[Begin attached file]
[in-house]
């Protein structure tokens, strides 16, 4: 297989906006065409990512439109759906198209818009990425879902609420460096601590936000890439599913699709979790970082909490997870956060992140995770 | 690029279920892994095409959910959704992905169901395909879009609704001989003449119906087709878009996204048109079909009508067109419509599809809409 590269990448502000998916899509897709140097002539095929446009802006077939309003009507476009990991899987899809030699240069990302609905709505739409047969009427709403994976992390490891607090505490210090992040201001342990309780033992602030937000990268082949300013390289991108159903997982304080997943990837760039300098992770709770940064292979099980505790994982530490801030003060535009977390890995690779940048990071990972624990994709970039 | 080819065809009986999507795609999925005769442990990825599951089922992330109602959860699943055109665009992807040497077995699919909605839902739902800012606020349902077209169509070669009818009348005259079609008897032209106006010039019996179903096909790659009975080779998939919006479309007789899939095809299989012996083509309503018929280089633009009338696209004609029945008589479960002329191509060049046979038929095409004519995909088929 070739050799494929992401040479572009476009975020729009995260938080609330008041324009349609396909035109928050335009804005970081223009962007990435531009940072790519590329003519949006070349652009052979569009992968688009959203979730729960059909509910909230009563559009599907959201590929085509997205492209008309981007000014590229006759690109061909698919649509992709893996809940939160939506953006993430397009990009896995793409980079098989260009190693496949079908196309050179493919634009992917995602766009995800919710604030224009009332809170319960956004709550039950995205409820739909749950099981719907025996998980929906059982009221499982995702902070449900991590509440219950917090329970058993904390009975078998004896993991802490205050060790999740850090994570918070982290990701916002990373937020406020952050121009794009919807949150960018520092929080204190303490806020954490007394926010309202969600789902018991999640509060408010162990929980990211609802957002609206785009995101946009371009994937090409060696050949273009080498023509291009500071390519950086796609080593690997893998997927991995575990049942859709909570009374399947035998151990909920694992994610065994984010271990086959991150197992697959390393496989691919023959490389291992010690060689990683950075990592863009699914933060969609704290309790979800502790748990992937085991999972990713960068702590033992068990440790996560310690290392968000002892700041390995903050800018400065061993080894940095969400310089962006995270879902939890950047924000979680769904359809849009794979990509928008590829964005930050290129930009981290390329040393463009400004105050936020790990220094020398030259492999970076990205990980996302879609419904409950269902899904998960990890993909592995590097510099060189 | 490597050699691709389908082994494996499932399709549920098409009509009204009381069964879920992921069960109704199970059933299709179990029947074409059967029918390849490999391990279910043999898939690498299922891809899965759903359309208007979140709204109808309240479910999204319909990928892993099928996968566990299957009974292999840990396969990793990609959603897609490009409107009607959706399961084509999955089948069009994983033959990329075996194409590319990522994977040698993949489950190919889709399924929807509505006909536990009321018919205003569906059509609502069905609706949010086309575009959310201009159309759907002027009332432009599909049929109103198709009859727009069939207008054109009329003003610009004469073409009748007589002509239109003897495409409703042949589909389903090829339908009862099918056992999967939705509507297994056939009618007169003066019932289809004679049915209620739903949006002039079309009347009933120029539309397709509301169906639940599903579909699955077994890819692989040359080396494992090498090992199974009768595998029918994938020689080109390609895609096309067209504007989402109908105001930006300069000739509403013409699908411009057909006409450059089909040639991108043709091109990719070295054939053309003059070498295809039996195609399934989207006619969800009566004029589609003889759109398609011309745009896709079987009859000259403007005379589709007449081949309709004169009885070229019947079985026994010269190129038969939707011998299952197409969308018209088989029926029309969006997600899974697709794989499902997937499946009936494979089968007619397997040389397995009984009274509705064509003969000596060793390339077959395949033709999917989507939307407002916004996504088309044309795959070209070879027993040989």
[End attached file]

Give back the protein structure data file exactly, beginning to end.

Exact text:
[in-house]
């Protein structure tokens, strides 16, 4: 297989906006065409990512439109759906198209818009990425879902609420460096601590936000890439599913699709979790970082909490997870956060992140995770 | 690029279920892994095409959910959704992905169901395909879009609704001989003449119906087709878009996204048109079909009508067109419509599809809409 590269990448502000998916899509897709140097002539095929446009802006077939309003009507476009990991899987899809030699240069990302609905709505739409047969009427709403994976992390490891607090505490210090992040201001342990309780033992602030937000990268082949300013390289991108159903997982304080997943990837760039300098992770709770940064292979099980505790994982530490801030003060535009977390890995690779940048990071990972624990994709970039 | 080819065809009986999507795609999925005769442990990825599951089922992330109602959860699943055109665009992807040497077995699919909605839902739902800012606020349902077209169509070669009818009348005259079609008897032209106006010039019996179903096909790659009975080779998939919006479309007789899939095809299989012996083509309503018929280089633009009338696209004609029945008589479960002329191509060049046979038929095409004519995909088929 070739050799494929992401040479572009476009975020729009995260938080609330008041324009349609396909035109928050335009804005970081223009962007990435531009940072790519590329003519949006070349652009052979569009992968688009959203979730729960059909509910909230009563559009599907959201590929085509997205492209008309981007000014590229006759690109061909698919649509992709893996809940939160939506953006993430397009990009896995793409980079098989260009190693496949079908196309050179493919634009992917995602766009995800919710604030224009009332809170319960956004709550039950995205409820739909749950099981719907025996998980929906059982009221499982995702902070449900991590509440219950917090329970058993904390009975078998004896993991802490205050060790999740850090994570918070982290990701916002990373937020406020952050121009794009919807949150960018520092929080204190303490806020954490007394926010309202969600789902018991999640509060408010162990929980990211609802957002609206785009995101946009371009994937090409060696050949273009080498023509291009500071390519950086796609080593690997893998997927991995575990049942859709909570009374399947035998151990909920694992994610065994984010271990086959991150197992697959390393496989691919023959490389291992010690060689990683950075990592863009699914933060969609704290309790979800502790748990992937085991999972990713960068702590033992068990440790996560310690290392968000002892700041390995903050800018400065061993080894940095969400310089962006995270879902939890950047924000979680769904359809849009794979990509928008590829964005930050290129930009981290390329040393463009400004105050936020790990220094020398030259492999970076990205990980996302879609419904409950269902899904998960990890993909592995590097510099060189 | 490597050699691709389908082994494996499932399709549920098409009509009204009381069964879920992921069960109704199970059933299709179990029947074409059967029918390849490999391990279910043999898939690498299922891809899965759903359309208007979140709204109808309240479910999204319909990928892993099928996968566990299957009974292999840990396969990793990609959603897609490009409107009607959706399961084509999955089948069009994983033959990329075996194409590319990522994977040698993949489950190919889709399924929807509505006909536990009321018919205003569906059509609502069905609706949010086309575009959310201009159309759907002027009332432009599909049929109103198709009859727009069939207008054109009329003003610009004469073409009748007589002509239109003897495409409703042949589909389903090829339908009862099918056992999967939705509507297994056939009618007169003066019932289809004679049915209620739903949006002039079309009347009933120029539309397709509301169906639940599903579909699955077994890819692989040359080396494992090498090992199974009768595998029918994938020689080109390609895609096309067209504007989402109908105001930006300069000739509403013409699908411009057909006409450059089909040639991108043709091109990719070295054939053309003059070498295809039996195609399934989207006619969800009566004029589609003889759109398609011309745009896709079987009859000259403007005379589709007449081949309709004169009885070229019947079985026994010269190129038969939707011998299952197409969308018209088989029926029309969006997600899974697709794989499902997937499946009936494979089968007619397997040389397995009984009274509705064509003969000596060793390339077959395949033709999917989507939307407002916004996504088309044309795959070209070879027993040989």